The second filter governs filtering the people in your file. Click the Edit button. You have five different filters at the top and then at the bottom you can either suppress living people or include them but indicate that they are living. If you choose that option they will have a little red heart next to their name. I love this filtering because I like to work on specific groups of people. You can use this filtering in conjunction with the drop down list filtering. 

Ss6

Using the two different filtering options will help you stay focused and not overwhelmed with the number of people in your file when using FamilySearch's FamilyTree.

 

Find tech tips every day in the Facebook Legacy User Group. The group is free and is available to anyone with a Facebook account.

For video tech tips check out the Legacy Quick Tips page.  These short videos will make it easy for you to learn all sort of fun and interesting ways to look at your genealogy research.

Michele Simmons Lewis, CG® is part of the Legacy Family Tree team at MyHeritage. She handles the enhancement suggestions that come in from our users as well as writing for Legacy News. You can usually find her hanging out on the Legacy User Group Facebook page answering questions and posting tips.


FamilyTreeWebinars.com's 2019 Members-only Webinars Announced

MemberFriday

MyHeritage and FamilyTreeWebinars.com are pleased to announce the release of the schedule for its 2019 members-only webinar series. In addition to the free, live webinars broadcast each week and available to the general public (and announced here), Legacy releases a bonus webinar every Friday for its annual/monthly webinar subscribers. This member series provides unique genealogy classes that enrich the overall subject matter of the Legacy Family Tree Webinars educational library. Only subscribers have access to the Member Webinar series.

In 2019, choose from 59 exclusive members-only classes from genealogy's leading educators on topics ranging from the Underground Railroad to Italian Research, from publishing eBooks to planning a trip to Ireland or Salt Lake City, from German newspaper research to land platting. There's something for everyone. No need to pre-register for these bonus classes - they will appear in the "Webinar Library - New!" section of www.FamilyTreeWebinars.com each Friday.

FamilyTreeWebinars.com memberships

With a webinar subscription you get these additional benefits:

  • Access to 1) all the existing 841 classes in the library (1,088 hours of quality genealogy education), 2) plus the 73 live webinars that will be added during the 2019 season, 3) plus the additional 59 bonus subscribers-only webinars - all available for the duration of your membership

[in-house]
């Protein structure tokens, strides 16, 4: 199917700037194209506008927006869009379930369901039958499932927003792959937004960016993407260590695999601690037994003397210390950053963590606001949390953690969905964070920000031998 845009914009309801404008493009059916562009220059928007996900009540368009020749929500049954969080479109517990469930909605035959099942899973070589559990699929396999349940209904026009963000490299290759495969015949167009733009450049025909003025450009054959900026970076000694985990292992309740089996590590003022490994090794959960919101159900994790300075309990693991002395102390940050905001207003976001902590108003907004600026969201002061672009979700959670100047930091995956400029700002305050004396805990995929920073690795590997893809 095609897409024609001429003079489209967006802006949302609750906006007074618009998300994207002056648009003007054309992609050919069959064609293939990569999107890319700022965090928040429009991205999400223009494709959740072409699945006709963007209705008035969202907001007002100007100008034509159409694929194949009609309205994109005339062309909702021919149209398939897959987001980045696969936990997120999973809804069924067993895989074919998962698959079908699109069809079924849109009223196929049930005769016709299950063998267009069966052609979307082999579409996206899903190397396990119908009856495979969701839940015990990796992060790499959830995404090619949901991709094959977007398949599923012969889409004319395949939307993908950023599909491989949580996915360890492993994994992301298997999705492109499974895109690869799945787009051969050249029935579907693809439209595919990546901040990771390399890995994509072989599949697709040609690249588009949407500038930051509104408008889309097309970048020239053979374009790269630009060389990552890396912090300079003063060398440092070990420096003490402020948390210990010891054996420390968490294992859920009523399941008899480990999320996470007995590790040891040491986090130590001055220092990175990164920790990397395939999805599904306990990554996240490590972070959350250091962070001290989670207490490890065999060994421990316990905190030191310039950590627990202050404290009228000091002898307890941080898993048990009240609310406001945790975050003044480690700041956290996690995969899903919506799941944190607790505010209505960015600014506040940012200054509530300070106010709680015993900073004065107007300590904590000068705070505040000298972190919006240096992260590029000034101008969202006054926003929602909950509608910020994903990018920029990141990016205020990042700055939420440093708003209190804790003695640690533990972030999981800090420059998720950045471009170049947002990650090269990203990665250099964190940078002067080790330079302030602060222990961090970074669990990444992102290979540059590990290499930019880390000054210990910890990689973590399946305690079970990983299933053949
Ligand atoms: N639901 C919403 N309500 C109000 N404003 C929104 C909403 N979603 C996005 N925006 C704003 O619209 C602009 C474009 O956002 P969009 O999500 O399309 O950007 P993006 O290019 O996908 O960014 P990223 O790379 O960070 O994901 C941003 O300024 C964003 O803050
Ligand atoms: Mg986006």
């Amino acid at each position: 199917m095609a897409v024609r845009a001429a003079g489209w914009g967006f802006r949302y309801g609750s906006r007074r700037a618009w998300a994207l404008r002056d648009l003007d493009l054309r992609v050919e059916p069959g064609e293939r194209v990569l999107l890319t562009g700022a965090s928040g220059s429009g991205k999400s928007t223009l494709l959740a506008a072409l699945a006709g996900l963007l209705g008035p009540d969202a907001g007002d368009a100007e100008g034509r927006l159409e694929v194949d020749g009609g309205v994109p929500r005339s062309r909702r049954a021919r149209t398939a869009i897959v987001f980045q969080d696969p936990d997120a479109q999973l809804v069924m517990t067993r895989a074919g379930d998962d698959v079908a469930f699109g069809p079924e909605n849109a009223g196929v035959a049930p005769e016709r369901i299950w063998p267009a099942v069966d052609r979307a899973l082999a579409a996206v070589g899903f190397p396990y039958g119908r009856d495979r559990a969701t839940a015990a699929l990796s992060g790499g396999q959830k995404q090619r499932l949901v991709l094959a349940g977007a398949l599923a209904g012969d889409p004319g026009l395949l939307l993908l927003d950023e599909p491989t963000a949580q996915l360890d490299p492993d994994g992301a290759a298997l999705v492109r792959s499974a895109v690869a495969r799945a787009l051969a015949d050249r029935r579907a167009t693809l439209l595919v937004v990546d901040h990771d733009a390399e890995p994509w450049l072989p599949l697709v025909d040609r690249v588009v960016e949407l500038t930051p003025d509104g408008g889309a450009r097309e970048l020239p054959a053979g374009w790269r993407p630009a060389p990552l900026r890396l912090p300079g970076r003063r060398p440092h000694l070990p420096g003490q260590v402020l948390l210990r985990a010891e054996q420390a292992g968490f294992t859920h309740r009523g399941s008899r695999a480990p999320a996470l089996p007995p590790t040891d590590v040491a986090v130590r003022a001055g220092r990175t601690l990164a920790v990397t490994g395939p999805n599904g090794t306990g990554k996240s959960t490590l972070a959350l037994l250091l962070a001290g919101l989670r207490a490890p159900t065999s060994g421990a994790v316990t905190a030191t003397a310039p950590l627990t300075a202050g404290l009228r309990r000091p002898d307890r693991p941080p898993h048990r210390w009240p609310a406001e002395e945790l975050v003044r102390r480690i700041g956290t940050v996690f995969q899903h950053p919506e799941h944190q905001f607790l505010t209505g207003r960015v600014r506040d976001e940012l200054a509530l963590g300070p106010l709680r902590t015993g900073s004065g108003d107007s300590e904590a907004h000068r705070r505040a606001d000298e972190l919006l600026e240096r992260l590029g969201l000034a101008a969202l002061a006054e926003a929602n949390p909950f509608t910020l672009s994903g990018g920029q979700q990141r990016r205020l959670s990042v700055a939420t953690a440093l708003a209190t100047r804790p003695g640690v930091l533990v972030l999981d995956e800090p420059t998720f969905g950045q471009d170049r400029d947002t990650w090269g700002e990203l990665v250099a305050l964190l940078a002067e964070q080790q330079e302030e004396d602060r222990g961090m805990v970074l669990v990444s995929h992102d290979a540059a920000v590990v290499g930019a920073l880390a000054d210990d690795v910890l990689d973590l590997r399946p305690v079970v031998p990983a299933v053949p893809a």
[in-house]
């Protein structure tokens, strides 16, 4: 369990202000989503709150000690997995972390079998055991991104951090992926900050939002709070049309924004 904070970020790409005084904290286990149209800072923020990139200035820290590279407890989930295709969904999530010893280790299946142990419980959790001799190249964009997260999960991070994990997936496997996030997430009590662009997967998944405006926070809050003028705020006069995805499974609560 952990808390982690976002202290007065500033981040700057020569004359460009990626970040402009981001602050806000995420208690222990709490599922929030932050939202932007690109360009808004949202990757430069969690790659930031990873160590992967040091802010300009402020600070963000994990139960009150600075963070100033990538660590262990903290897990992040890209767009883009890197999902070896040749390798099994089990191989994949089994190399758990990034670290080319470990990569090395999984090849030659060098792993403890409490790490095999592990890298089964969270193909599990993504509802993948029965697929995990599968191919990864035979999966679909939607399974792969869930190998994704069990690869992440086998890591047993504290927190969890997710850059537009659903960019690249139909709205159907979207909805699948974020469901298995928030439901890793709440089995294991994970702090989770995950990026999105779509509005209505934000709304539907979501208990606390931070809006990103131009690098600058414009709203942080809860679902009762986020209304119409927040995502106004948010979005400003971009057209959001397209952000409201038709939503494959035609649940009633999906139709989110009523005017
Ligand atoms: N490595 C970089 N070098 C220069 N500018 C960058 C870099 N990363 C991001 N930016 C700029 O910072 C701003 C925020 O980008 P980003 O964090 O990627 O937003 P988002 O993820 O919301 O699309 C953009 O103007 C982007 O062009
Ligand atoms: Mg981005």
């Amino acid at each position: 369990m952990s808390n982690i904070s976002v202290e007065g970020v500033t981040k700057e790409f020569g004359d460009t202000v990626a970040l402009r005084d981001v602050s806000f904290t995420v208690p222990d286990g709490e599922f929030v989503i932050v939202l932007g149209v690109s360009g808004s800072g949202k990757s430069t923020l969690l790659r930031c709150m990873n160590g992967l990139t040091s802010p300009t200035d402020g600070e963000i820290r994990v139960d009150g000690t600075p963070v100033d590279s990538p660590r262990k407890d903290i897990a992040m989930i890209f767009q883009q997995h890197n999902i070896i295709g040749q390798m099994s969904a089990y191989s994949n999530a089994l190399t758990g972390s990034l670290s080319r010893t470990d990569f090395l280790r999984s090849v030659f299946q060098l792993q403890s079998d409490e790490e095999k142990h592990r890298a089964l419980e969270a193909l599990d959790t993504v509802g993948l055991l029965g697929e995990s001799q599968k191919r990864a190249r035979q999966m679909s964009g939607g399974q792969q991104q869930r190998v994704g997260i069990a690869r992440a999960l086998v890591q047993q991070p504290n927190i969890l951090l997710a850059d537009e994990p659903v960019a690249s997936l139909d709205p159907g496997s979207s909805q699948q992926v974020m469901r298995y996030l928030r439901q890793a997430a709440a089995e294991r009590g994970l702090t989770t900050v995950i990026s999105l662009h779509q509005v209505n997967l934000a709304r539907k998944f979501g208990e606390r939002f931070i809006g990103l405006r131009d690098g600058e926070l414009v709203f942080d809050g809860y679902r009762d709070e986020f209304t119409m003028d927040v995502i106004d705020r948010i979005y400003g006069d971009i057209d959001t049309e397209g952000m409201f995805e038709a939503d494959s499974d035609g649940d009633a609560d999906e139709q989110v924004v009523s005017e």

• Access to all 3,614 pages of instructors' handouts plus the new handouts of the 2019 season
  • Chat logs from the live webinars
  • Additional 5% off anything at FamilyTreeWebinars.com
  • Chance for a bonus subscribers-only door prize during each live webinar
  • Additional members-only BONUS webinars
  • Playlist, resume watching, and jump-to features

It's just $49.95/year.

Subscribe

Nowhere else - on land, at sea, or online - will you find genealogy courses as comprehensive, diverse, or as numerous as you will find at FamilyTreeWebinars.com.

2019 Schedule

January

  • Focused Research VS Information Overload by DearMYRTLE / Russ Worthington. 1/4
  • A Nose for News: 20+ Tips for Getting the Most Out of Newspapers by Mary Kircher Roddy. 1/11
  • Three DNA Tests = Three Times the Fun by Diahan Southard. 1/18
  • Get set, GO! Planning and Executing a Successful Research Trip by Nicka Smith. 1/25

February

  • Massachusetts Vital Records by Marian Pierre-Louis. 2/1
  • 1) Crossing the 38th Parallel: Researching Your Korean War Ancestors and 2) Modern Military: Researching Your Vietnam War Ancestors by Michael Strauss. 2/8
  • Preparing for your Trip to the Family History Library by Jim Beidler. 2/15
  • Online Resources for French Genealogy part II by Paul Woodbury. 2/22

March

  • Online Resources for French Genealogy part III by Paul Woodbury. 3/1
  • 1) A Recipe for Well-being: Health and Illness in Colonial New England and 2) Impact of the 1918 flu epidemic: A personal stories-based approach by Lori Lyn Price. 3/8
  • Planning Your Irish Research Trip by David Ryan. 3/15
  • Rescuing Orphaned Items: How to Save and Share Ebay, Etsy and Flea Market Finds by Thomas MacEntee. 3/22
  • US Genealogy for Australians by Thomas MacEntee. 3/29

April